Not all touchscreens work with a stylus. By definition, a touchscreen is any device that supports touch commands. While some types of touchscreens do, in fact, support the use of a stylus to perform these touch commands, others only support bare finger touch commands. What types of touchscreens work with a stylus exactly?


Resistive touchscreens work with a stylus. Resistive touchscreens are comprised of two transparent layers. By default, the two layers are separated by a thin layer of air or inert gas. Resistive touchscreens apply a current to the top layer. The bottom layer will then sense this current to identify touch commands.

You can control resistive touchscreens using any object, including a stylus. When you perform a touch command, you’ll push the top layer into the bottom layer. The bottom layer will sense this current, thereby allowing the resistive touchscreen to identify your touch command.


Surface acoustic wave (SAW) touchscreens also work with a stylus. SAW is a relatively new touchscreen technology. It’s not as popular as resistive or capacitive. Nonetheless, some touchscreens use SAW technology to identify touch commands. If you buy a SAW touchscreen, you’ll be able to perform touch commands using a stylus.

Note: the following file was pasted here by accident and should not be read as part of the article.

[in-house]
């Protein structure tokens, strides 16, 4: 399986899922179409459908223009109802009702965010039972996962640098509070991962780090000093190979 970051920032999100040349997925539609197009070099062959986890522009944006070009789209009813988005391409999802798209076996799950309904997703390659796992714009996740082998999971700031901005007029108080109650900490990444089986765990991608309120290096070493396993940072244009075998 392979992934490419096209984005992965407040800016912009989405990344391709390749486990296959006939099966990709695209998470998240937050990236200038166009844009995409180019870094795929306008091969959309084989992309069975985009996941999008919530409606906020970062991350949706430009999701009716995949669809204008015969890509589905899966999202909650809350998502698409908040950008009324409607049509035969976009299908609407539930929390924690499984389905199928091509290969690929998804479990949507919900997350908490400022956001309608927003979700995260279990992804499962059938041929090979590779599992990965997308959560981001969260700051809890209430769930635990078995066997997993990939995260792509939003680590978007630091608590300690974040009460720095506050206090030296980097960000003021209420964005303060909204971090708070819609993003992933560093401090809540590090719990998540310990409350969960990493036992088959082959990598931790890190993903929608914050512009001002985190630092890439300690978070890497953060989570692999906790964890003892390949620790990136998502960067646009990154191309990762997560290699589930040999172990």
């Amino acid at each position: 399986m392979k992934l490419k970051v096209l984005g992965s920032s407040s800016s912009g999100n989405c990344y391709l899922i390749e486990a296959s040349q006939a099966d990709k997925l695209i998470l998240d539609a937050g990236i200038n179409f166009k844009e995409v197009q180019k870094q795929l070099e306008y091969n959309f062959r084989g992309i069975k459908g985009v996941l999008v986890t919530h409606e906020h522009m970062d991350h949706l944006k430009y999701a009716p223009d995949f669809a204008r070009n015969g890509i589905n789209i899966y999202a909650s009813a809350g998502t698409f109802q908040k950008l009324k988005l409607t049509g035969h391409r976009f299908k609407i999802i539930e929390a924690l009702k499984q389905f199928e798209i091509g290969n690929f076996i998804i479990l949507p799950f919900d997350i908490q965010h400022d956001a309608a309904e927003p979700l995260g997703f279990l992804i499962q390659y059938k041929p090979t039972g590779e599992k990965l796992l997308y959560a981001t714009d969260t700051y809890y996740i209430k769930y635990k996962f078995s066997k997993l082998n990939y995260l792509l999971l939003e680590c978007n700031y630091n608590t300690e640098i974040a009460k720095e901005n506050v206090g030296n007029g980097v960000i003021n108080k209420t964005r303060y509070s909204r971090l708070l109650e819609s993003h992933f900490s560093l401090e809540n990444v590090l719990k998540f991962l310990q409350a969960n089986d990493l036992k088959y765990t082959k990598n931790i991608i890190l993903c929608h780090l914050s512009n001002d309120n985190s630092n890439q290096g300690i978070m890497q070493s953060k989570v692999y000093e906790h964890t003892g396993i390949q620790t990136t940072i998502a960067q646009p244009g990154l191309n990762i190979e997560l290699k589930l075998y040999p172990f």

SAW touchscreens leverage ultrasonic waves to identify touch commands. They project ultrasonic waves across the display interface. There are sensors around the perimeter of SAW touchscreens that sense these ultrasonic waves. When you perform a touch command, you’ll disrupt the ultrasonic waves in the area of your touch command. The SAW touchscreen will then register your touch command.

IR Grid

In addition to resistive and SAW touchscreens, infrared (IR) grid touchscreens work with a stylus. IR gird touchscreens use a similar technology as SAW, Rather than leveraging ultrasonic waves, though, IR grid touchscreens leverage IR light.

IR grid touchscreens feature IR light-emitting diodes (LEDs) and sensors. The LED project IR light across the display interface, whereas the sensors sense this IR light. Whether you perform a touch command using a bare finger, a gloved finger or a stylus, you’ll disrupt the IR light. IR grid touchscreens will detect this disruption, at which point they’ll respond by registering a touch event.

While capacitive touchscreens typically won’t work with a stylus, this doesn’t apply to all touchscreens. There are certain types of touchscreens that do, in fact, work with a stylus. They include resistive, SAW and IR grid touchscreens.